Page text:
Researchers have found people don't know the risks associated with fresh chicken and say retailers should do much more to inform shoppers.
Campylobacter is a bacterium commonly present in fresh chicken meat, but a recent study noted that this is not explicit on labels.
Improper preparation of infected meat can cause a severe form of gastroenteritis called campylobacteriosis, which hospitalises about 600 people each year in New Zealand.
Only 15 percent of consumers were aware that most fresh chicken meat for sale in New Zealand is contaminated with Campylobacter, according to a University of Otago, Wellington study published in the international journal BMC Public Health.
The study’s co-author Professor Michael Baker told Mark Sainsbury that non-disclosure on chicken labels is causing a huge health problem.
The Otago University professor called out the industry for assuming it’s okay to sell contaminated food because “consumers know this and they have to cook it properly and not cross contaminate other foods.”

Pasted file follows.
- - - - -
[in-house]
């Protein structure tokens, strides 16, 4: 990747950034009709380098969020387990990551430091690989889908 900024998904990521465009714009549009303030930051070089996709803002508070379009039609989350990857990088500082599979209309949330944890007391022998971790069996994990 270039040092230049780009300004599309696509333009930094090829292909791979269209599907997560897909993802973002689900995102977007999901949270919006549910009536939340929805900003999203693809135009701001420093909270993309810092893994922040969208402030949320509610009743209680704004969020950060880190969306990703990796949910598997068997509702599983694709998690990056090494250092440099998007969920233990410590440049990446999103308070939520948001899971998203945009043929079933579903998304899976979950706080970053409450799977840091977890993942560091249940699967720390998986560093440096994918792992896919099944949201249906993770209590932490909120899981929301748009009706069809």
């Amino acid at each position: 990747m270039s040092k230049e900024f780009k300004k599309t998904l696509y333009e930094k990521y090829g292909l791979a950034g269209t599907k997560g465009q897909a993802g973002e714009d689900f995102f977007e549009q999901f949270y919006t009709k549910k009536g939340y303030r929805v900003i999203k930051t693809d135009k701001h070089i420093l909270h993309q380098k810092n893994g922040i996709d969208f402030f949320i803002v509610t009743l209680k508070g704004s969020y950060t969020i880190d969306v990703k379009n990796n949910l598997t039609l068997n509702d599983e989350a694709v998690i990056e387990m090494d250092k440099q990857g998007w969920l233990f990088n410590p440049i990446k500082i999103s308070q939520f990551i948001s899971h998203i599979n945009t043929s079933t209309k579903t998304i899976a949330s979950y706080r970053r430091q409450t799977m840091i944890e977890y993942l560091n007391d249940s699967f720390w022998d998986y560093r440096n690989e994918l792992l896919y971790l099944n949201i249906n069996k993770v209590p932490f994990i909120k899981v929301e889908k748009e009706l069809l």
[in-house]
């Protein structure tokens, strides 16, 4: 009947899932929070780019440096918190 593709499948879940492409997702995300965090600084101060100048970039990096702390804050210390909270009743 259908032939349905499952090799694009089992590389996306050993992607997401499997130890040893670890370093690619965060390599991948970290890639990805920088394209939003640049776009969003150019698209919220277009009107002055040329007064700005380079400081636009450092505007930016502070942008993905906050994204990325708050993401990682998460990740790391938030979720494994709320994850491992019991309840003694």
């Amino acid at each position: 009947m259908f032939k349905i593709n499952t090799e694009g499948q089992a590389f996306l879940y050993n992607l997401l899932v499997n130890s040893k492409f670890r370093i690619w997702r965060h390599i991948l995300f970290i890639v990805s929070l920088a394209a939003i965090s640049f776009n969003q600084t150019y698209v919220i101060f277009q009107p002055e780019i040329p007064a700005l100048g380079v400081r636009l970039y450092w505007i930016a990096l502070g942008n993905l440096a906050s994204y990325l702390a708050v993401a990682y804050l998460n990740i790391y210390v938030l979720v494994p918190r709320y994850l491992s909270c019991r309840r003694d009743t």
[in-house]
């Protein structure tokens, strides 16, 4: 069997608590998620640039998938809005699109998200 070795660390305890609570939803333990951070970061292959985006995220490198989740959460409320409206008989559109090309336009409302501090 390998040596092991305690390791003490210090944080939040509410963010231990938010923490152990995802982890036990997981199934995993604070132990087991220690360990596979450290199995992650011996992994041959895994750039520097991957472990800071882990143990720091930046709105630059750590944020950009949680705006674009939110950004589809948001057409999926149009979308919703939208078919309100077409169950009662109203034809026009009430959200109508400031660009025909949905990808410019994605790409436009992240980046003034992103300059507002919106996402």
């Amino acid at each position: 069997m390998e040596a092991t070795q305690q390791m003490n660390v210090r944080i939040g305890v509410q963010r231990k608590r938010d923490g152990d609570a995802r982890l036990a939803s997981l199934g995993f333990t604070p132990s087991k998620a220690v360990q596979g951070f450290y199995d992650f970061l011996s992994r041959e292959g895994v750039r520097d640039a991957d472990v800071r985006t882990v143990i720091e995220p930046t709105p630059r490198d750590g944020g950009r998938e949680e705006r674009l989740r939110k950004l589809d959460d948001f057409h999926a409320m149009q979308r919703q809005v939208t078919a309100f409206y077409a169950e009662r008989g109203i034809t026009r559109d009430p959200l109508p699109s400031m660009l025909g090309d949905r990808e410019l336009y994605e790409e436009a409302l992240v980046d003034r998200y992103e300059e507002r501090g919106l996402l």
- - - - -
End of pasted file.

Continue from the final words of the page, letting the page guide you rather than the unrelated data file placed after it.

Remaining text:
“Unfortunately that’s a huge assumption that is actually quite wrong and we were investigating that with this study,” Prof Baker said.
The research also found deficiencies in the safety information provided to consumers on labels, with butchery labels in particular lacking any chicken preparation information.
Keeping (chicken) at a refrigeration temperature actually maintains the bug.
Prof Baker said the availability of cheap, fresh chicken is behind the rise in food poisoning.
“Keeping (chicken) at a refrigeration temperature actually maintains the bug.
“The rise of campylobacter in New Zealand has corresponded with the rise of fresh chicken sales.”
Many of the survey participants were unaware that rinsing fresh chicken under the tap could spread the infection or that freezing chicken reduced Campylobacter contamination.
The study’s authors, including Prof Baker, expect food safety regulators and chicken producers and retailers to be taking all reasonable steps to protect consumers.
They say there is no requirement to include safety information on fresh poultry packaged in supermarkets or butchers - where labels are present the font is often tiny and barely readable.
No labels even mentioned the word Campylobacter, the authors said.
Listen the full interview with Professor Michael Baker above.
Some of the content of this article appeared earlier on Newshub.co.nz